27 April 2014

Massive Election Day irregularities are emerging in reports from all over Ohio after the introduction of Diebold's electronic voting in nearly half of the Buckeye State’s counties. A recently released report by the non-partisan General Accountability Office warned of such problems with electronic voting machines.



E-voting machine disasters



Prior to the 2005 election, electronic voting machines from Diebold and other Republican voting machine manufacturers were newly installed in 41 of Ohio’s 88 counties. The Dayton Daily News reported that in Montgomery County, for example, “Some machines began registering votes for the wrong item when voters touched the screen correctly. Those machines had lost their calibration during shipping or installation and had to be recalibrated. . . .”



Steve Harsman, the Director of the Montgomery County Board of Elections
(BOE), told the Daily News that the recalibration could be done on
site, but poll workers had never performed the task before.



The city of Carlisle, Ohio announced on November 22 that it is
contesting the results of the November 8 general election as a result
of Montgomery County vote counting problems. Carlisle Mayor Jerry
Ellender told the Middletown Journal that the count on the city’s
continuing $3.8 million replacement fire levy is invalid “since they
are not sure if Carlisle voters received the right ballots on the new
electronic voting machines.”



Harsman, according to the Journal, said, “poll workers incorrectly
encoded voter cards that are used to bring up the ballots on the
electronic machines in precincts in Germantown and Carlisle.”



At least 225 votes were registered for the fire levy in precincts with
only 148 registered voters, according to the Journal. In addition, 187
voting machine memory cards were lost for most of election night in
Montgomery County, according to the Dayton Daily News.



In Lucas County, election results appeared more than 13 hours after the
close of polls. The Toledo Blade cited “‘frightened’ poll workers,”
intimidated by the new “touch-screen voting machines.”



The Blade found that despite an $87,568 federal grant to the Lucas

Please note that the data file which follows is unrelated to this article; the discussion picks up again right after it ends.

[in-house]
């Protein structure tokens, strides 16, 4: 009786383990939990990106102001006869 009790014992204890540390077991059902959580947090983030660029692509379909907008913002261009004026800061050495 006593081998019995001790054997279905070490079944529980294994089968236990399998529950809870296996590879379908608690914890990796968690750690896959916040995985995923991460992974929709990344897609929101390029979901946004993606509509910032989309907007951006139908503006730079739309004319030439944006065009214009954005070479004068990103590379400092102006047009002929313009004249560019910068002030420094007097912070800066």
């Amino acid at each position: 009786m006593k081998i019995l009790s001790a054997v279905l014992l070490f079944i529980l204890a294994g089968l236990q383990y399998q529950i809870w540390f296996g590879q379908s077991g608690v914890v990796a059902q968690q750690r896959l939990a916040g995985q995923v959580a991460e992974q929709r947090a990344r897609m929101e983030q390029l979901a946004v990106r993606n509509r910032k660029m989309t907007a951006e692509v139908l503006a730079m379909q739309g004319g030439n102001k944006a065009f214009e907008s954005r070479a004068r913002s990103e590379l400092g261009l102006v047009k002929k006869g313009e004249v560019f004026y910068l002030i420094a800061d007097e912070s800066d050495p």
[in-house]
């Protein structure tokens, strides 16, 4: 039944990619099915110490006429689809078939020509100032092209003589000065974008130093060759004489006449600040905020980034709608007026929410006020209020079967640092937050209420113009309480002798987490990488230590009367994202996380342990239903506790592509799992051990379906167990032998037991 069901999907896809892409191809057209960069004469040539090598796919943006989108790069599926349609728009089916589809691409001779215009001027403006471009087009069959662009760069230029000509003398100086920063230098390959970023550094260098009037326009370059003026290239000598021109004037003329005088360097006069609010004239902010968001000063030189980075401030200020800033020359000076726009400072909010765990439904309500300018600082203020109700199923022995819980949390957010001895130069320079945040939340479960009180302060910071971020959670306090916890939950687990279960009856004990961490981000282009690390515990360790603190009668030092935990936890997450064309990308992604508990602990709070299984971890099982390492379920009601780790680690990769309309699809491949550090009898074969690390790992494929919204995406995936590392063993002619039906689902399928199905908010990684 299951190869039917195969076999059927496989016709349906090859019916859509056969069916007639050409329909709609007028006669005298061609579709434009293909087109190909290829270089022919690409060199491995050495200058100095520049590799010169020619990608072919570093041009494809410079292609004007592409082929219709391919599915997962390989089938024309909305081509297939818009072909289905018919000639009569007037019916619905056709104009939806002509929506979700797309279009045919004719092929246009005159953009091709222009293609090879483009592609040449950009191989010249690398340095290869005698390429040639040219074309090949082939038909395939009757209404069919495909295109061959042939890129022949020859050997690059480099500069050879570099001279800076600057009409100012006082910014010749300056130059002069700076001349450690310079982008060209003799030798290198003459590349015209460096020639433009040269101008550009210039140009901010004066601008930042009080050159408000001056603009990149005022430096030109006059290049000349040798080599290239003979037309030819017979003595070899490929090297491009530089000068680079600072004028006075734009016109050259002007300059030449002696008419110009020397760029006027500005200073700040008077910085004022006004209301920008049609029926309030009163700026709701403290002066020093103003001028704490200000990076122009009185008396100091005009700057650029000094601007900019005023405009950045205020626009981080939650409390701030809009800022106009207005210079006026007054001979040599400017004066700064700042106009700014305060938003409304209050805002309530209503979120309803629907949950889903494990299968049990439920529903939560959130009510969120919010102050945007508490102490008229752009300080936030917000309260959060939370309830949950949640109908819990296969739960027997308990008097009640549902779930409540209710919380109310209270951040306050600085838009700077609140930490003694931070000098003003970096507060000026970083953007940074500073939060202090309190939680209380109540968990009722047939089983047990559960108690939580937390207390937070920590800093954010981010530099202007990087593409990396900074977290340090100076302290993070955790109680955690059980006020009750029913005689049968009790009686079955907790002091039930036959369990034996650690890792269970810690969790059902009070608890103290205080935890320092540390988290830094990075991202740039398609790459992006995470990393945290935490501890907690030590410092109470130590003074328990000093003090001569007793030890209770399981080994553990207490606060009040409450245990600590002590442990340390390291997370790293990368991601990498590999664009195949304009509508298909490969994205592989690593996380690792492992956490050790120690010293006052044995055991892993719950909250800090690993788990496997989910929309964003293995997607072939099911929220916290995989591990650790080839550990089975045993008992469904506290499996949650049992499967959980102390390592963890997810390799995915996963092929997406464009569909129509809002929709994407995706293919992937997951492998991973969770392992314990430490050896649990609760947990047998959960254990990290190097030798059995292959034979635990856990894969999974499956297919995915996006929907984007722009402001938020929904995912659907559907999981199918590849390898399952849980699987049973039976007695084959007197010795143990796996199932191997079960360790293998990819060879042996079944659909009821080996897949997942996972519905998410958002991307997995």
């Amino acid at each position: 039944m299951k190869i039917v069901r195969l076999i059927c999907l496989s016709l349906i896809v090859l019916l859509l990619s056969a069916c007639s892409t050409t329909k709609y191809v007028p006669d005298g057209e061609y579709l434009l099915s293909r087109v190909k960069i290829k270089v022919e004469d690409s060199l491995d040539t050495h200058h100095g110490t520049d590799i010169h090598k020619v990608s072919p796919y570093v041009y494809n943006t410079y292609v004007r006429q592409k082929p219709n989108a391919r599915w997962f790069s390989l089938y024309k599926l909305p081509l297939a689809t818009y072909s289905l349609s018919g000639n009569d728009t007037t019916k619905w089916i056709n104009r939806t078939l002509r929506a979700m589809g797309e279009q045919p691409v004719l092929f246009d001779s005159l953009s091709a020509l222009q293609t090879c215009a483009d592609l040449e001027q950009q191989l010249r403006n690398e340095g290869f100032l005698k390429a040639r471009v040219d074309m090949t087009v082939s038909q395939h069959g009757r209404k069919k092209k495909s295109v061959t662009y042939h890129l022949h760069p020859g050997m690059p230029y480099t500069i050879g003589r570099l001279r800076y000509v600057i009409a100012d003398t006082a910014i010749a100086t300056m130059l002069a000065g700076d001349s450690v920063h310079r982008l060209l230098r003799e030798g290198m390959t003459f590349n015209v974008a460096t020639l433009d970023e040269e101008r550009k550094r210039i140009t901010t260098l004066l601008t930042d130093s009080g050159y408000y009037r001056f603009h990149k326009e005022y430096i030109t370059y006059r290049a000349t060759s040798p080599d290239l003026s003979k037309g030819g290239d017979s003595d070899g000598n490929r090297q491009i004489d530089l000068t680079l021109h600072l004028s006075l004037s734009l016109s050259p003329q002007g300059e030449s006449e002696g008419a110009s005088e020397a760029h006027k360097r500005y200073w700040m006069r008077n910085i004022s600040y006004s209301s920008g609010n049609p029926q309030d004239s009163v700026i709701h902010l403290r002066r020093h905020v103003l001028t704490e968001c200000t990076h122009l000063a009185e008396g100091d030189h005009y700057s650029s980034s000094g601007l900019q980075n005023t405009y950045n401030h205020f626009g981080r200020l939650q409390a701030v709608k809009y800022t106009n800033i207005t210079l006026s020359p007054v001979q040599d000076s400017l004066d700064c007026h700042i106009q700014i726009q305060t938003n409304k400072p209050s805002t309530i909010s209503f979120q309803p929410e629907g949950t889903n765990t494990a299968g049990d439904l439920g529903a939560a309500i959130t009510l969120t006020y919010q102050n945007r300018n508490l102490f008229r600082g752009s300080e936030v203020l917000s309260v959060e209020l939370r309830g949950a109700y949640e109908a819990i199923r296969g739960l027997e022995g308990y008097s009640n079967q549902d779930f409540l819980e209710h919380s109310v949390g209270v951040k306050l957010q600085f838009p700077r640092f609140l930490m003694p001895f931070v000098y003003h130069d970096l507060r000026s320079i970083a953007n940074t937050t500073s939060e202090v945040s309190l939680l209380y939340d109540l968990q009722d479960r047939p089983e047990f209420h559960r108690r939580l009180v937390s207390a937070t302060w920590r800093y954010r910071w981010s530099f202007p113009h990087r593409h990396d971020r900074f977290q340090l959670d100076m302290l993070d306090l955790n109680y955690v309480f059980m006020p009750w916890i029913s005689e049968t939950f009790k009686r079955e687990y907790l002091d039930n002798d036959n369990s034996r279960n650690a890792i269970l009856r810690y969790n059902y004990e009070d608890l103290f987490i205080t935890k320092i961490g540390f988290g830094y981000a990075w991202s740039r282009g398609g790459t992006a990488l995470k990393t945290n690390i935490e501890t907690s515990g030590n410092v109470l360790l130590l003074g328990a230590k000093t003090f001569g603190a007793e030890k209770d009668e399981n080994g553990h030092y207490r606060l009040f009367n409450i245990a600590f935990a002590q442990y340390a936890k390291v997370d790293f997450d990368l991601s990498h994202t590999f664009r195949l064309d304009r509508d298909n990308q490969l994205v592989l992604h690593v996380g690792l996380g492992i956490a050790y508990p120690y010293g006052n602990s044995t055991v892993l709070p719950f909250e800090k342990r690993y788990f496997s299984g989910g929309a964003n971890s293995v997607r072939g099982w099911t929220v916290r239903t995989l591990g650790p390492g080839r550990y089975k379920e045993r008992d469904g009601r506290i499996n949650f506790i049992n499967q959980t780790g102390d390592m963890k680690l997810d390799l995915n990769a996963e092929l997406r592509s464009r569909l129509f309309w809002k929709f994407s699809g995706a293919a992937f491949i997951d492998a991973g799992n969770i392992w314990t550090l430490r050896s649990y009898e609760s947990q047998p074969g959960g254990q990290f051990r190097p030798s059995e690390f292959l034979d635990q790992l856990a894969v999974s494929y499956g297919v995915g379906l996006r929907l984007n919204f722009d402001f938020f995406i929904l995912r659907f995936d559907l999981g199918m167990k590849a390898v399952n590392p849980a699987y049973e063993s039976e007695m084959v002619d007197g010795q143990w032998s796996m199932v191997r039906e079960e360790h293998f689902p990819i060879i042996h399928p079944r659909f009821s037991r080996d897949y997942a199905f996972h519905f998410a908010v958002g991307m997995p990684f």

County Board of Elections for “voter education and poll worker training
. . .” only $1,718.65 was spent from the grant.



The Blade also reported that ten days after the 2005 election, “Fourteen
touch-screen voting machines have sat unattended in the central hallway
at the University of Toledo Scott Park Campus.” The GAO report warned that
touch-screen machines are easily hacked and should be kept secure at
all times.



In Miami County, the Board of Elections fired the Deputy Director,
Diane Miley, following a 20-minute closed-door session reviewing the
November 8, 2005 general election.



The Free Press had reported that in the 2004 presidential election, Miami County was cited in the seminal Moss v. Bush election challenge case. The county was specifically cited for an early morning influx of 19,000 additional votes, mostly for Bush, after 100% of the vote had been reported.



The AP reported additional irregularities in the 2005 election in Ohio. In Wood
County, election results were not posted until 6:23 a.m. after poll workers at four polling places accidentally selected the wrong option on voting machines preventing the machine
memory cards from being automatically uploaded, according to the Board
of Elections Deputy Director Debbie Hazard.



In five counties – Brown, Crawford, Jackson, Jefferson and Marion –
using Diebold machines, there were problems with the counting of
absentee ballots as a result of “the width of the ballot,” the AP
reported.



In Scioto County, the vote count was not finished until 4:30 a.m.. Board
of Elections Director Steve Mowery informed the Portsmouth Daily Times
that, as a result of machines undergoing insufficient testing and
absentee problems, things went “poorly.”



Many counties used “roving employees” assigned to pick up memory cards
from voting machines. In Lucas County, these “rovers” traveled “to
multiple locations before delivering the cards to the election office
at Governmental Center.” The polls closed at 7:30 p.m. but, “The final
memory cards were delivered to the Board of Elections office just
before midnight,” according to WTOL Channel 11 News, Toledo.



Toledo’s WTOL Channel 11 News posed the simple question: “Did the delay in returning memory cards to the election office open the door to possible vote fraud?”



Amidst these massive glitches, Ohio Secretary of State J. Kenneth
Blackwell, who personally negotiated the deal for the Diebold machines
that he called the “best in the nation,” insisted through his
spokesperson Carlo LaParo that “The new touch-screen systems went
well.”



Odd results for election reform initiatives



The Reform Ohio Now (RON) campaign saw polls throughout the state showing two of its four election reform to be passing easily. Both the Columbus Dispatch and University of Akron Bliss Institute polls predicted victories for Issue 2 and Issue 3, only to see them go down to sudden and statistically unexplainable defeat. Issue 2 allowed for early voting in Ohio and Issue 3 reduced the amount of money an individual can give a candidate from $10,000 to $2,000. Both were predicted to pass with 59% and 61% of the vote, respectively.



The Bliss Institute of Applied Politics’ survey was completed on October 20 at the University of Akron Survey Research Center, and found that Issue 2 seemed likely to win approval with more than three-fifths of likely voters.